Panasonic LX7« » 4.4 in 2.7 in 1.8 in 10.5 oz 330 n Jul 2012 499- i Panasonic LX7
 
Panasonic FZ150« » 4.9 in 3.2 in 3.6 in 18.6 oz 410 n Aug 2011 499- i Panasonic FZ150
 
Panasonic LX5« » 4.3 in 2.6 in 1.7 in 9.6 oz 400 n Jul 2010 499- i Panasonic LX5
 
Sony A7R IV« » 5.1 in 3.8 in 3.1 in 23.5 oz 670 Y Jul 2019 3,499 i i Sony A7R IV
 
Sony A7R III« » 5.0 in 3.8 in 2.9 in 22.9 oz 650 Y Oct 2017 3,199- i Sony A7R III
 
Sony A7R II« » 5.0 in 3.8 in 2.4 in 22.0 oz 290 Y Jun 2015 3,199- i Sony A7R II
 
Sony A7 II« » 5.0 in 3.8 in 2.4 in 21.1 oz 350 Y Nov 2014 1,999- i Sony A7 II
 
Sony A7S« » 5.0 in 3.7 in 1.9 in 17.2 oz 380 Y Apr 2014 2,499- i Sony A7S
Note: Measurements and pricing do not include easily detachable parts, such as interchangeable lenses or optional viewfinders.

The price is, of course, an important factor in any camera decision. The manufacturer’s suggested retail prices give an idea on the placement of the camera in the maker’s lineup and the broader market. The XZ-1 was launched at a lower price than the A7S II, despite having a lens built in. Usually, retail prices stay at first close to the launch price, but after several months, discounts become available. Later in the product cycle and, in particular, when the replacement model is about to appear, further discounting and stock clearance sales often push the camera price considerably down. Then, after the new model is out, very good deals can frequently be found on the pre-owned market.

 

Sensor comparison

The size of the sensor inside a digital camera is one of the key determinants of image quality. A large sensor will tend to have larger individual pixels that provide better low-light sensitivity, wider dynamic range, and richer color-depth than smaller pixel-units in a sensor of the same technological generation. Moreover, a large sensor camera will give the photographer more control over depth-of-field in the image and, thus, the ability to better isolate a subject from the background. On the downside, larger sensors tend to be more expensive and lead to bigger and heavier cameras and lenses.

Of the two cameras under consideration, the Olympus XZ-1 features a 1/1.7-inch sensor and the Sony A7S II a full frame sensor. The sensor area in the A7S II is 1741 percent bigger. As a result of these sensor size differences, the cameras have a format factor of, respectively, 4.4 and 1.0. The sensor in the XZ-1 has a native 4:3 aspect ratio, while the one in the A7S II offers a 3:2 aspect.

Olympus XZ-1 and Sony A7S II sensor measures

With 12MP, the A7S II offers a higher resolution than the XZ-1 (10.1MP), but the A7S II nevertheless has larger individual pixels (pixel pitch of 8.40μm versus 2.13μm for the XZ-1) due to its larger sensor. Moreover, the A7S II is a much more recent model (by 4 years and 8 months) than the XZ-1, and its sensor will have benefitted from technological advances during this time that further enhance the light gathering capacity of its pixel-units.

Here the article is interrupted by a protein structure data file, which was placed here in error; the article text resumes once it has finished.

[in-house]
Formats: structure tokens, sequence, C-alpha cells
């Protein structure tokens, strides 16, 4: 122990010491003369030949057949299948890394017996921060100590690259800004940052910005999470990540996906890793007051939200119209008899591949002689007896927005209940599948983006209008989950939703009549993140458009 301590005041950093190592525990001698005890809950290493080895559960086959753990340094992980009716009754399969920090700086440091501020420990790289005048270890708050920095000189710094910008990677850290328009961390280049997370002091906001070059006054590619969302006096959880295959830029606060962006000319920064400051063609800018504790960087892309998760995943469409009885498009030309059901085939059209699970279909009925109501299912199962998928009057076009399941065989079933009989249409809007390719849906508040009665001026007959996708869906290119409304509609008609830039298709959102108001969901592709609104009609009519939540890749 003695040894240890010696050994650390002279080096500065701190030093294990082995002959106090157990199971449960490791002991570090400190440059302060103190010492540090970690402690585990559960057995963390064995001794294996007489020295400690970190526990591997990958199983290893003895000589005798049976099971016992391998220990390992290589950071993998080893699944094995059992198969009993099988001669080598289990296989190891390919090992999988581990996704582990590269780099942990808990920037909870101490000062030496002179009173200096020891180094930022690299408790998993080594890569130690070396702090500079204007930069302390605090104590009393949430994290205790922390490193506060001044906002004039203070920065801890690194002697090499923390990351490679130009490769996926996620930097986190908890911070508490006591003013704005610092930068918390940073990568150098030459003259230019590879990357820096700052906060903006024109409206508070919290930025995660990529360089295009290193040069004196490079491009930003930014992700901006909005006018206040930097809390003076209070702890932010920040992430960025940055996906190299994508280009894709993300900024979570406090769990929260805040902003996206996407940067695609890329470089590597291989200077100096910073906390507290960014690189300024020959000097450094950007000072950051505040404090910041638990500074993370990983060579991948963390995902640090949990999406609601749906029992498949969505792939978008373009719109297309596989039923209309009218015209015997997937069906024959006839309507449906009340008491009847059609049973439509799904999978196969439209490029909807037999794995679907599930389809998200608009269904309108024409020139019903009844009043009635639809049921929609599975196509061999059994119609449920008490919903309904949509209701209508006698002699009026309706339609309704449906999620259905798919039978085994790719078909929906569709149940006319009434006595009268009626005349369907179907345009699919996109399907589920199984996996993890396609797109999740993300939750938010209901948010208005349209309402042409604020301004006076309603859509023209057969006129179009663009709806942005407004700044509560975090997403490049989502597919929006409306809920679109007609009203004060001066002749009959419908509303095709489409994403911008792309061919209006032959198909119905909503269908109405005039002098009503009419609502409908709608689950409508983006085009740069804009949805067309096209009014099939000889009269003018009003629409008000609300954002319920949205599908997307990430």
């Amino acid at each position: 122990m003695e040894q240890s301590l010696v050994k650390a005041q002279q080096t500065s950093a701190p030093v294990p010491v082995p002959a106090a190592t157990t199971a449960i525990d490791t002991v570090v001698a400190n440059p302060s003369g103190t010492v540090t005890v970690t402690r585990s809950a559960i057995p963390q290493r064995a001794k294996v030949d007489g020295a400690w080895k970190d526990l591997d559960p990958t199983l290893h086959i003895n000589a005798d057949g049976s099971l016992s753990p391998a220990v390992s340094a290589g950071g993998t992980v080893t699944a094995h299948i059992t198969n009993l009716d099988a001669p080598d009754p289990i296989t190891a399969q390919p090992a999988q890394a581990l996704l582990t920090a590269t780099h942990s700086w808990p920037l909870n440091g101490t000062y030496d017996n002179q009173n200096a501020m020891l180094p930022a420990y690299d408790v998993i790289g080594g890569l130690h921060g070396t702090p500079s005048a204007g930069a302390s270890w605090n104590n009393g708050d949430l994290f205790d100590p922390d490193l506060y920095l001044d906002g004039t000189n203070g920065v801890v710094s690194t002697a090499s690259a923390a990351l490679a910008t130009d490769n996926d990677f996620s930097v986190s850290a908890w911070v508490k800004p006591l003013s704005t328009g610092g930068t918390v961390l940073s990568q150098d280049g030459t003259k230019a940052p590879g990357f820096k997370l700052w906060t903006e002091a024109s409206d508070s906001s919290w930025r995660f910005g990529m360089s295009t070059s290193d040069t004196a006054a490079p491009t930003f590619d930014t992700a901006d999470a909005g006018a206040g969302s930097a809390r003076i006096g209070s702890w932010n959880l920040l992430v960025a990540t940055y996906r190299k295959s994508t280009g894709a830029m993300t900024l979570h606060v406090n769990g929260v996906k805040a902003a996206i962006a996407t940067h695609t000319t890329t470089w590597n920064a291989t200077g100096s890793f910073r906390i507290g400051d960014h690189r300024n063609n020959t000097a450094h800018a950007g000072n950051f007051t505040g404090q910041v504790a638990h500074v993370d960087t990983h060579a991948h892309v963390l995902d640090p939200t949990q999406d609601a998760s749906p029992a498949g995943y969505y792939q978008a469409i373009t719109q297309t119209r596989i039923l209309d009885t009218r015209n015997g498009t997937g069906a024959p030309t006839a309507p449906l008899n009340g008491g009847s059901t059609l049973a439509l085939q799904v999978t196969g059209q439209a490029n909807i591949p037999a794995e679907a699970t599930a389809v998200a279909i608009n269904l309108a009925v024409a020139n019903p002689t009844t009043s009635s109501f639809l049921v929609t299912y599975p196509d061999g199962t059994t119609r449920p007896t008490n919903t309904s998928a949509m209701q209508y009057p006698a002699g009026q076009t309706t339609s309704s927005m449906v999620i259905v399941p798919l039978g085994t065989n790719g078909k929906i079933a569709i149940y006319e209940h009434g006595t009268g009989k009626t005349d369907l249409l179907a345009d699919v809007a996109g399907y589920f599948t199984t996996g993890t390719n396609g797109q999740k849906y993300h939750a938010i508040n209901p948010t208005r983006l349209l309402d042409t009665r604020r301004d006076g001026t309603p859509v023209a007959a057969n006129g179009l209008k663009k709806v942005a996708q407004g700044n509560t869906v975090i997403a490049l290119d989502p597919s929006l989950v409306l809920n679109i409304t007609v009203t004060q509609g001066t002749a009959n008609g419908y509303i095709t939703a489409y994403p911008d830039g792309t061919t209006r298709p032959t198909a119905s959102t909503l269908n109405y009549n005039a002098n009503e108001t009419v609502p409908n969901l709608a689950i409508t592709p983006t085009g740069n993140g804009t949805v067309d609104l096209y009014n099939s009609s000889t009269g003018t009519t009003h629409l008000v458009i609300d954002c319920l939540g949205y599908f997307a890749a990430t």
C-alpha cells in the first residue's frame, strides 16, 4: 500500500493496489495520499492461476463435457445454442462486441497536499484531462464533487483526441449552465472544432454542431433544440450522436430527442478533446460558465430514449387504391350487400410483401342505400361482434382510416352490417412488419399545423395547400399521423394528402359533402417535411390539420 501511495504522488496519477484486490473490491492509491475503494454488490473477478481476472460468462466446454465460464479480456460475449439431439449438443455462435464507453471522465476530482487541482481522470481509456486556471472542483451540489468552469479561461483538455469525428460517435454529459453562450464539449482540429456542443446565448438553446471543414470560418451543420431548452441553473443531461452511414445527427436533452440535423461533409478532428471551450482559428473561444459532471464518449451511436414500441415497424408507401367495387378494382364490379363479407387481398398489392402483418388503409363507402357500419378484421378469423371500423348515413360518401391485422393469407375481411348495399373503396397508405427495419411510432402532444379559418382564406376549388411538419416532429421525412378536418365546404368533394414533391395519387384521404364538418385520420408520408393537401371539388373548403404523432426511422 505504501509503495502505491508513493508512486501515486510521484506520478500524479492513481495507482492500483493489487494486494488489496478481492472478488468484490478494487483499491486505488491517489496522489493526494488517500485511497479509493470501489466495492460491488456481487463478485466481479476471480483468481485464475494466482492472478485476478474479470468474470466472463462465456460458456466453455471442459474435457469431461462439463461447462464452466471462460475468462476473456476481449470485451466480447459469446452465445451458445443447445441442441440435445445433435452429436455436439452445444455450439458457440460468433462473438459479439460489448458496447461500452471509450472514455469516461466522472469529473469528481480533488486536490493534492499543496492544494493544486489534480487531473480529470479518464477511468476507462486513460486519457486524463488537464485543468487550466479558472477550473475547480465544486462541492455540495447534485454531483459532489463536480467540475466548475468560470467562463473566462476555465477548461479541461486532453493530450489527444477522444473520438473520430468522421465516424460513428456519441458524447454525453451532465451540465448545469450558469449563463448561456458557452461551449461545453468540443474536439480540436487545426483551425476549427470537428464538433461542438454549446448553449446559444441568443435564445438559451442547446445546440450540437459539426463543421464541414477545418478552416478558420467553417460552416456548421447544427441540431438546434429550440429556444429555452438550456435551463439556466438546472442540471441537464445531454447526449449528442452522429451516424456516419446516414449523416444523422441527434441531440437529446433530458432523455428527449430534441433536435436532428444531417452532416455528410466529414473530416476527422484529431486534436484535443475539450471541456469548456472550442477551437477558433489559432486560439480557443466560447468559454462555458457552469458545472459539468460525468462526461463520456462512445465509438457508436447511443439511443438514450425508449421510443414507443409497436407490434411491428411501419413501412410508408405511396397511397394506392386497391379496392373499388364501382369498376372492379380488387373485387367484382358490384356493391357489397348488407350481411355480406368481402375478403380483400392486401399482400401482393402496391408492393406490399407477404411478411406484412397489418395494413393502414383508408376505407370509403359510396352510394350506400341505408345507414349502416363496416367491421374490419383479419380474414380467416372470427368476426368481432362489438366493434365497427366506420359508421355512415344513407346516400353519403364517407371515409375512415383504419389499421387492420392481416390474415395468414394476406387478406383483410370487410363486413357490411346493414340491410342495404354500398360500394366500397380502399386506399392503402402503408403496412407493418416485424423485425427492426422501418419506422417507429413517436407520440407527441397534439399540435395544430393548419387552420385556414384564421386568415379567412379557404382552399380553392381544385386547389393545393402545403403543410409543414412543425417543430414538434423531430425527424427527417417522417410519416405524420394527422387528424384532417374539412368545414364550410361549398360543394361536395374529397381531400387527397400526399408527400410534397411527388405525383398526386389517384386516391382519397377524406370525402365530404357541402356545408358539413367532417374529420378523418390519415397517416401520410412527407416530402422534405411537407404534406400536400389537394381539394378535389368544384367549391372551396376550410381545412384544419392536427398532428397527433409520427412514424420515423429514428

The resolution advantage of the Sony A7S II implies greater flexibility for cropping images or the possibility to print larger pictures. The maximum print size of the A7S II for good quality output (200 dots per inch) amounts to 21.2 x 14.2 inch or 53.8 x 36 cm, for very good quality (250 dpi) 17 x 11.3 inch or 43.1 x 28.8 cm, and for excellent quality (300 dpi) 14.1 x 9.4 inch or 35.9 x 24 cm. The corresponding values for the Olympus XZ-1 are 18.3 x 13.8 inch or 46.5 x 35 cm for good quality, 14.7 x 11 inch or 37.2 x 28 cm for very good quality, and 12.2 x 9.2 inch or 31 x 23.3 cm for excellent quality prints.

The Olympus XZ-1 has a native sensitivity range from ISO 100 to ISO 6400. The corresponding ISO settings for the Sony Alpha 7S II are ISO 100 to ISO 102400, with the possibility to increase the ISO range to 50-409600.

XZ-1 versus A7S II MP

Since 2007, DXO Mark has published sensor performance measurements that have been derived using a consistent methodology. This service is based on lab testing and assigns an overall score to each camera sensor, as well as ratings for dynamic range ("DXO Landscape"), color depth ("DXO Portrait"), and low-light sensitivity ("DXO Sports"). Of the two cameras under consideration, the A7S II offers substantially better image quality than the XZ-1 (overall score 51 points higher). The advantage is based on 4.8 bits higher color depth, 2.9 EV in additional dynamic range, and 4.7 stops in additional low light sensitivity. The table below summarizes the physical sensor characteristics and sensor quality findings and compares them across a set of similar cameras.